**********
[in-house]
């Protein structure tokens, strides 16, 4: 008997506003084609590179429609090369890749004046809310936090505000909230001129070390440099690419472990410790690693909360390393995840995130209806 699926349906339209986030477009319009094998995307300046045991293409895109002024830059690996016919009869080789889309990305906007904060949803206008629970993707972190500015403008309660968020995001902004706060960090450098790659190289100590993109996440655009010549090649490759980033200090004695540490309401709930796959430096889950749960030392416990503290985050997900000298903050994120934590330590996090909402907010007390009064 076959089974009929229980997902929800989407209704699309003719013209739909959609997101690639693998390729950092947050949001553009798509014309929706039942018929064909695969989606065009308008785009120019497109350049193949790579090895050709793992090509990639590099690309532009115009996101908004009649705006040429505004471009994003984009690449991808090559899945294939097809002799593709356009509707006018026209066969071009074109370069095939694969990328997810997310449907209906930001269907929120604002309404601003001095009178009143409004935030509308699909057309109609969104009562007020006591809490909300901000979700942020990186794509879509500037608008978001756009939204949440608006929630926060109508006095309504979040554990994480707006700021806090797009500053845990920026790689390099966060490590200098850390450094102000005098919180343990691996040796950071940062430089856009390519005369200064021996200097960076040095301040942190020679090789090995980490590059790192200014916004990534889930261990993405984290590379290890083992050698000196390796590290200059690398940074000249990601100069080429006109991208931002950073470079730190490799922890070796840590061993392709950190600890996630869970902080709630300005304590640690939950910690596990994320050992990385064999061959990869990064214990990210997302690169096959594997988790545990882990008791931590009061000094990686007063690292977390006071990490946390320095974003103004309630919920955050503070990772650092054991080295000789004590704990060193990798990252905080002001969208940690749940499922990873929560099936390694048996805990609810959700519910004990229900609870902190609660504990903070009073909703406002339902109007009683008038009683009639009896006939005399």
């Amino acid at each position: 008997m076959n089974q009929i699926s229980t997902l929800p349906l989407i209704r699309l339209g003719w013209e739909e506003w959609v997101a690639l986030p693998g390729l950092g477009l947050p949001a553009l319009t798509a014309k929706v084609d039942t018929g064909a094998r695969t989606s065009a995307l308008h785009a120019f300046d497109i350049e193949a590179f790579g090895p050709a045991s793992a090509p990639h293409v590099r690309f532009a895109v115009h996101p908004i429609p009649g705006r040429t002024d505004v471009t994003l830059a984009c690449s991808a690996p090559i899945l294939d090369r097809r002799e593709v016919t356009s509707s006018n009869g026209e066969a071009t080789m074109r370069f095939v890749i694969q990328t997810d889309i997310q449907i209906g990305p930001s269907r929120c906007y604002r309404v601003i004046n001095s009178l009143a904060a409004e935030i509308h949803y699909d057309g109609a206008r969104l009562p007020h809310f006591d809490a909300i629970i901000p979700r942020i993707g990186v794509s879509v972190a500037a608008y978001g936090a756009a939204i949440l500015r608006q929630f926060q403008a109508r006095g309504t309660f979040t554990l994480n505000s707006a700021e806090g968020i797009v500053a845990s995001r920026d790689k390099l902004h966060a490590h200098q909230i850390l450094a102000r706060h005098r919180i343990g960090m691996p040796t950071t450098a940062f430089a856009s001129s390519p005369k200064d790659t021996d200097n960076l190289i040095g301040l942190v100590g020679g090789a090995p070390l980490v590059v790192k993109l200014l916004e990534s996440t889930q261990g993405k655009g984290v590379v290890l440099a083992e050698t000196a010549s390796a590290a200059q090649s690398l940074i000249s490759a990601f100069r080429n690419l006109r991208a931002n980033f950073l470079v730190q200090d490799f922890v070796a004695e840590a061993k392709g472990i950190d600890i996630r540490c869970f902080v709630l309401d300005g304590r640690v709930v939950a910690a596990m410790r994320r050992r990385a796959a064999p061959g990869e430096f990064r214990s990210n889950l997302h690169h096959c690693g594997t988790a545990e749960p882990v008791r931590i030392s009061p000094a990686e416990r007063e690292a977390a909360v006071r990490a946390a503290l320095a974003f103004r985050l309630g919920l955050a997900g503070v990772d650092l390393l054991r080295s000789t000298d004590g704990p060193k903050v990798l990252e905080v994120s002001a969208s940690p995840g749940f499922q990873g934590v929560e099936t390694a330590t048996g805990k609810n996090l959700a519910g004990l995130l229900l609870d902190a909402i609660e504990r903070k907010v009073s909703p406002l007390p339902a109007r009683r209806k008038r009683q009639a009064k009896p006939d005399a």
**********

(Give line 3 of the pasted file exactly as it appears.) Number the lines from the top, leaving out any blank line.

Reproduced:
């Amino acid at each position: 008997m076959n089974q009929i699926s229980t997902l929800p349906l989407i209704r699309l339209g003719w013209e739909e506003w959609v997101a690639l986030p693998g390729l950092g477009l947050p949001a553009l319009t798509a014309k929706v084609d039942t018929g064909a094998r695969t989606s065009a995307l308008h785009a120019f300046d497109i350049e193949a590179f790579g090895p050709a045991s793992a090509p990639h293409v590099r690309f532009a895109v115009h996101p908004i429609p009649g705006r040429t002024d505004v471009t994003l830059a984009c690449s991808a690996p090559i899945l294939d090369r097809r002799e593709v016919t356009s509707s006018n009869g026209e066969a071009t080789m074109r370069f095939v890749i694969q990328t997810d889309i997310q449907i209906g990305p930001s269907r929120c906007y604002r309404v601003i004046n001095s009178l009143a904060a409004e935030i509308h949803y699909d057309g109609a206008r969104l009562p007020h809310f006591d809490a909300i629970i901000p979700r942020i993707g990186v794509s879509v972190a500037a608008y978001g936090a756009a939204i949440l500015r608006q929630f926060q403008a109508r006095g309504t309660f979040t554990l994480n505000s707006a700021e806090g968020i797009v500053a845990s995001r920026d790689k390099l902004h966060a490590h200098q909230i850390l450094a102000r706060h005098r919180i343990g960090m691996p040796t950071t450098a940062f430089a856009s001129s390519p005369k200064d790659t021996d200097n960076l190289i040095g301040l942190v100590g020679g090789a090995p070390l980490v590059v790192k993109l200014l916004e990534s996440t889930q261990g993405k655009g984290v590379v290890l440099a083992e050698t000196a010549s390796a590290a200059q090649s690398l940074i000249s490759a990601f100069r080429n690419l006109r991208a931002n980033f950073l470079v730190q200090d490799f922890v070796a004695e840590a061993k392709g472990i950190d600890i996630r540490c869970f902080v709630l309401d300005g304590r640690v709930v939950a910690a596990m410790r994320r050992r990385a796959a064999p061959g990869e430096f990064r214990s990210n889950l997302h690169h096959c690693g594997t988790a545990e749960p882990v008791r931590i030392s009061p000094a990686e416990r007063e690292a977390a909360v006071r990490a946390a503290l320095a974003f103004r985050l309630g919920l955050a997900g503070v990772d650092l390393l054991r080295s000789t000298d004590g704990p060193k903050v990798l990252e905080v994120s002001a969208s940690p995840g749940f499922q990873g934590v929560e099936t390694a330590t048996g805990k609810n996090l959700a519910g004990l995130l229900l609870d902190a909402i609660e504990r903070k907010v009073s909703p406002l007390p339902a109007r009683r209806k008038r009683q009639a009064k009896p006939d005399a």